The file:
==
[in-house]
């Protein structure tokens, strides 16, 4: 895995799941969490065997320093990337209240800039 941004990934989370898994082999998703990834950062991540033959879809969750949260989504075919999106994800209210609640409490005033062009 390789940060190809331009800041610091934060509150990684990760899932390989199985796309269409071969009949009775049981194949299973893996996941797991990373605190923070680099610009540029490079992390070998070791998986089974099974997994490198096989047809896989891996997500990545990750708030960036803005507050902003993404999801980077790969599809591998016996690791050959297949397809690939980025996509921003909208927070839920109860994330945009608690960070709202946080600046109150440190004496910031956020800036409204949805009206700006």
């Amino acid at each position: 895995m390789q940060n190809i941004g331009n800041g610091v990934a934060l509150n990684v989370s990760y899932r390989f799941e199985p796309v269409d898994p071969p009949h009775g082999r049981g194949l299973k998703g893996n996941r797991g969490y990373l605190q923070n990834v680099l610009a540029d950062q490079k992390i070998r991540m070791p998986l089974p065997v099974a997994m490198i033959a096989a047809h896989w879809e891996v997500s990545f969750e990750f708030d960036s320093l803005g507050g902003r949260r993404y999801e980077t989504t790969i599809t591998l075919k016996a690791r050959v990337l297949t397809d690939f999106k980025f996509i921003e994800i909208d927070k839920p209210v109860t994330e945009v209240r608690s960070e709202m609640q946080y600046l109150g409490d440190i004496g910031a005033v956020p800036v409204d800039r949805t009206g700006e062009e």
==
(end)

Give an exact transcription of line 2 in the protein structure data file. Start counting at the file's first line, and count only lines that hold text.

């Protein structure tokens, strides 16, 4: 895995799941969490065997320093990337209240800039 941004990934989370898994082999998703990834950062991540033959879809969750949260989504075919999106994800209210609640409490005033062009 390789940060190809331009800041610091934060509150990684990760899932390989199985796309269409071969009949009775049981194949299973893996996941797991990373605190923070680099610009540029490079992390070998070791998986089974099974997994490198096989047809896989891996997500990545990750708030960036803005507050902003993404999801980077790969599809591998016996690791050959297949397809690939980025996509921003909208927070839920109860994330945009608690960070709202946080600046109150440190004496910031956020800036409204949805009206700006």